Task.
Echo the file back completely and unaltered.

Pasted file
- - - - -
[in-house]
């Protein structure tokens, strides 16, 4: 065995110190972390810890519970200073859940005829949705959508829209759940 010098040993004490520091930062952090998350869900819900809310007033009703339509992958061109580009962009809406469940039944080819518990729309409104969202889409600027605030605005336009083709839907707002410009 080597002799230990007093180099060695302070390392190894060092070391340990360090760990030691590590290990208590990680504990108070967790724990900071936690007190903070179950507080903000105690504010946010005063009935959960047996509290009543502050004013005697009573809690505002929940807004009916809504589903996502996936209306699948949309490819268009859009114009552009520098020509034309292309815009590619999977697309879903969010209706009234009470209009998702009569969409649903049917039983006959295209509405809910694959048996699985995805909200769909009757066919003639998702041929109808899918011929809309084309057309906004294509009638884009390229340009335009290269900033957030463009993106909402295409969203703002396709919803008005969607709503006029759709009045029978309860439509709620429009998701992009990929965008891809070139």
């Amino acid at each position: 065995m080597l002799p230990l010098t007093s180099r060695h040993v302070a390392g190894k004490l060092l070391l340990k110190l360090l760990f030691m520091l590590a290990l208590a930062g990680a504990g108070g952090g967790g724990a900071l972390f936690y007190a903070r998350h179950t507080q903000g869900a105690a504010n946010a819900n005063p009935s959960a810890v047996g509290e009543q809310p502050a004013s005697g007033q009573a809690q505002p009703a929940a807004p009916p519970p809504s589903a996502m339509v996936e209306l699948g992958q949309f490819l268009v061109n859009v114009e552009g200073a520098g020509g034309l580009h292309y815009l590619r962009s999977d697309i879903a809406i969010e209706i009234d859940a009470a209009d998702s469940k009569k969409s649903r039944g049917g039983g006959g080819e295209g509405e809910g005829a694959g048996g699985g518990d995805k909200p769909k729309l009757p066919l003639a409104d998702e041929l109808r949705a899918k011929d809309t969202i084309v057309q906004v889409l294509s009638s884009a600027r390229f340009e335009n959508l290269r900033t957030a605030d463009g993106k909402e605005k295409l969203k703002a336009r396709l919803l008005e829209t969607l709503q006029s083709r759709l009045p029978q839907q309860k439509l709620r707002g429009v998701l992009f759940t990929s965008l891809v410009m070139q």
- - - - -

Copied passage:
[in-house]
């Protein structure tokens, strides 16, 4: 065995110190972390810890519970200073859940005829949705959508829209759940 010098040993004490520091930062952090998350869900819900809310007033009703339509992958061109580009962009809406469940039944080819518990729309409104969202889409600027605030605005336009083709839907707002410009 080597002799230990007093180099060695302070390392190894060092070391340990360090760990030691590590290990208590990680504990108070967790724990900071936690007190903070179950507080903000105690504010946010005063009935959960047996509290009543502050004013005697009573809690505002929940807004009916809504589903996502996936209306699948949309490819268009859009114009552009520098020509034309292309815009590619999977697309879903969010209706009234009470209009998702009569969409649903049917039983006959295209509405809910694959048996699985995805909200769909009757066919003639998702041929109808899918011929809309084309057309906004294509009638884009390229340009335009290269900033957030463009993106909402295409969203703002396709919803008005969607709503006029759709009045029978309860439509709620429009998701992009990929965008891809070139």
């Amino acid at each position: 065995m080597l002799p230990l010098t007093s180099r060695h040993v302070a390392g190894k004490l060092l070391l340990k110190l360090l760990f030691m520091l590590a290990l208590a930062g990680a504990g108070g952090g967790g724990a900071l972390f936690y007190a903070r998350h179950t507080q903000g869900a105690a504010n946010a819900n005063p009935s959960a810890v047996g509290e009543q809310p502050a004013s005697g007033q009573a809690q505002p009703a929940a807004p009916p519970p809504s589903a996502m339509v996936e209306l699948g992958q949309f490819l268009v061109n859009v114009e552009g200073a520098g020509g034309l580009h292309y815009l590619r962009s999977d697309i879903a809406i969010e209706i009234d859940a009470a209009d998702s469940k009569k969409s649903r039944g049917g039983g006959g080819e295209g509405e809910g005829a694959g048996g699985g518990d995805k909200p769909k729309l009757p066919l003639a409104d998702e041929l109808r949705a899918k011929d809309t969202i084309v057309q906004v889409l294509s009638s884009a600027r390229f340009e335009n959508l290269r900033t957030a605030d463009g993106k909402e605005k295409l969203k703002a336009r396709l919803l008005e829209t969607l709503q006029s083709r759709l009045p029978q839907q309860k439509l709620r707002g429009v998701l992009f759940t990929s965008l891809v410009m070139q």